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Nothing says "I'm sorry" like $9-billion.

Two days after Ontario Premier Dalton McGuinty kicked municipal politicians, including Toronto Mayor David Miller and York Region chairman Bill Fisch, off his Toronto-area transportation body, he showed up with a massive cheque.

At a new bus garage in Vaughan, Ont., on Wednesday, with both municipal leaders looking on, the Premier announced billions - originally pledged before the 2007 election - for the two politicians' key public-transit projects, which they say will transform the Toronto area.

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For Mr. Miller, the highlight is a $4.6-billion, 31-kilometre, partially tunnelled light-rail line across Eglinton Avenue from Kennedy subway station to Pearson airport, the central component of his Transit City light-rail plan. In all, Toronto was promised $7.2-billion, with the province paying the entire capital costs of the projects.

For Mr. Fisch, the Premier pledged to fund his Viva rapid bus system's proposed 30 kilometres of traffic-dodging dedicated bus lanes on Highway 7 and Yonge Street, a $1.4-billion project that is the first of its kind in the suburban municipalities that surround Toronto.

A beaming Mr. Miller, who had criticized the decision Monday to throw local politicians off Metrolinx in favour of unelected business leaders and experts, was effusive in his praise on Wednesday of the Premier's "extraordinary leadership and vision."

And Mr. McGuinty, whose remarks were vigorously applauded by the mayor, returned the favour, praising Mr. Miller's Transit City plans as transformative for Toronto: "They are nothing short of breathtaking. They are very, very significant."

The Premier said the cash infusion is part of his government's plan to revive the economy and prepare for its recovery by investing in infrastructure.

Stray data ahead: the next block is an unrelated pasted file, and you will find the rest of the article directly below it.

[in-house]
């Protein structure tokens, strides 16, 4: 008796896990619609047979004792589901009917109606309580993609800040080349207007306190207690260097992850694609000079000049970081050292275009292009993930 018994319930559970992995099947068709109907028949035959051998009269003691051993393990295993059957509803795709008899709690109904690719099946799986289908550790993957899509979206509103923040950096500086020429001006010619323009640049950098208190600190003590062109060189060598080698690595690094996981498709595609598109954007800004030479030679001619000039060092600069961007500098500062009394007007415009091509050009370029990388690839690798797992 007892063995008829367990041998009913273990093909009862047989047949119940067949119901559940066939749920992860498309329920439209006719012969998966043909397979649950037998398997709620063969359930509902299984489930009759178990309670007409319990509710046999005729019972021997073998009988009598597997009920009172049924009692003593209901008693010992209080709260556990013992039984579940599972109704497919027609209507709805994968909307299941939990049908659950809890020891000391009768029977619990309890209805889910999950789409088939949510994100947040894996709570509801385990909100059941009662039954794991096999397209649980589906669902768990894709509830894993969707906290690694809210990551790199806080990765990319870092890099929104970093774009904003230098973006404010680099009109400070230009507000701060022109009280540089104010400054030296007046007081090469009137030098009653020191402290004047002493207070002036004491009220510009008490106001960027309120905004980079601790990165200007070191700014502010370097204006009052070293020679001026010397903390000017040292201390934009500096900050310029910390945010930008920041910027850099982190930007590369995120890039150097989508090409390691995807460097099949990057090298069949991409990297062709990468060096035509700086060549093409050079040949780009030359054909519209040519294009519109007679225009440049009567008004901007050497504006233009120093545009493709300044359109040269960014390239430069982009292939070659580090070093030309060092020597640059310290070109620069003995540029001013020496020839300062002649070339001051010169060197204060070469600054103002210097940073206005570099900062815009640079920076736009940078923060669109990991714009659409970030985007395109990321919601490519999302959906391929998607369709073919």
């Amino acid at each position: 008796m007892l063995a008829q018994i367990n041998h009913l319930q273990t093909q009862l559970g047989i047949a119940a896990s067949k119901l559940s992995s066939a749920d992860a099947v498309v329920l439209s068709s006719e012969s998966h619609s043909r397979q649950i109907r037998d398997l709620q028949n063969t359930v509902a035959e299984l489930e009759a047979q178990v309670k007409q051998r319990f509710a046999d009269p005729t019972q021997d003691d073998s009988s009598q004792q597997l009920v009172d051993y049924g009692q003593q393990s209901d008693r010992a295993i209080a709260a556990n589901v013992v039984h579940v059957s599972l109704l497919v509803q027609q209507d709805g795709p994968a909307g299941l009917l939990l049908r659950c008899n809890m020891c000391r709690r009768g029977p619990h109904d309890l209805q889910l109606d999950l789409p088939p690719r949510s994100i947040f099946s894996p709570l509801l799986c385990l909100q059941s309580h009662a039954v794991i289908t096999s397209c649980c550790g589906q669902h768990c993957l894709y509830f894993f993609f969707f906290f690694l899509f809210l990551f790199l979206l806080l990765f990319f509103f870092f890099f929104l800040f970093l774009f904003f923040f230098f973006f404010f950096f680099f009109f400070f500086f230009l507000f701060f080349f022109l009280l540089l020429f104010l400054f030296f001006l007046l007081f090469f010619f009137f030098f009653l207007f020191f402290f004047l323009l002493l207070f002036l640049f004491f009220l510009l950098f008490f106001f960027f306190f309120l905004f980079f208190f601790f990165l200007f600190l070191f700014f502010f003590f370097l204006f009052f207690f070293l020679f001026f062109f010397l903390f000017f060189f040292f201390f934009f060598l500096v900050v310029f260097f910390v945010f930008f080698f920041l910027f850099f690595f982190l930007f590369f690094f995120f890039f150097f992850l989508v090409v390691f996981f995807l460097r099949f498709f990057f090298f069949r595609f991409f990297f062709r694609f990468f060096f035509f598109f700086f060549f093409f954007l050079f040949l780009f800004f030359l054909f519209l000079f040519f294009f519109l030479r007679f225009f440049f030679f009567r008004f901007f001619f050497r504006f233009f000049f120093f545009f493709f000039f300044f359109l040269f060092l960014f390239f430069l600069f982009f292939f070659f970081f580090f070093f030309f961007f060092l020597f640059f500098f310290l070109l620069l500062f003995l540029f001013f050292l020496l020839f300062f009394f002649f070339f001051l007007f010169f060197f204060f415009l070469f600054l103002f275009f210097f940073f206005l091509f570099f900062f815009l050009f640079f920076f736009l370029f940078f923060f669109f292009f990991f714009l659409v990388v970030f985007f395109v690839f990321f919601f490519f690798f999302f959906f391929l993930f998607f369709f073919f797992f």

"This is part of our plan to get shovels in the ground quicker on transit projects, because we need the jobs they create today," he said. "And for tomorrow, we'll need more and better transit, because this recession is going to end."

The smiles were a contrast to earlier in the week, when Mr. Miller responded to Mr. McGuinty's move to scrap the current board of Metrolinx by warning he would "fight to ensure that public transit remains public and that the governance of it is open, transparent and accountable."

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On Wednesday, Mr. Miller brushed aside a question about any gap between him and the Premier: "Listen, the Premier and I have a disagreement about that, but we agree fundamentally on the importance of building rapid transit in Toronto. This is an incredible day for Toronto, and it can't be overemphasized. … There could not be a more important announcement about building a 21st-century city."

The Toronto projects announced on Wednesday also include a slightly modified version of Mr. Miller's Transit City light-rail line along Finch Avenue from Etobicoke to Don Mills and an overhauled and extended Scarborough Rapid Transit line.

But they do not include the Sheppard Avenue East light-rail line, on which TTC still plans to start construction this year.

When asked about it, Mr. McGuinty said: "All I can say is, more to come."

Mr. Miller says the TTC's Transit City lines will bring rapid transit to poorer communities long left to the mercy of bus routes, in addition to providing the environmental benefits of taking cars off the road.

The Premier also announced $3-million in feasibility studies for future rapid transit - either bus or light-rail lanes - in two corridors in Hamilton, on King and Main Streets and James and Upper James Streets, with the studies to be completed in 2010.

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On Monday, Transportation Minister Jim Bradley announced he was scrapping the existing 11-member board of Metrolinx and replacing it with 15 private-sector experts. He also brought in outgoing Torstar chief executive Robert Prichard to advise the new body as it also takes over GO Transit's commuter rail and bus services.

Mr. McGuinty's announcement on Wednesday followed last week's provincial budget, which promised $3-billion for public transit over the next two years but did not contain specifics.

Officials said the government held off so as not to cloud transit announcements with the sales-tax changes in the budget.

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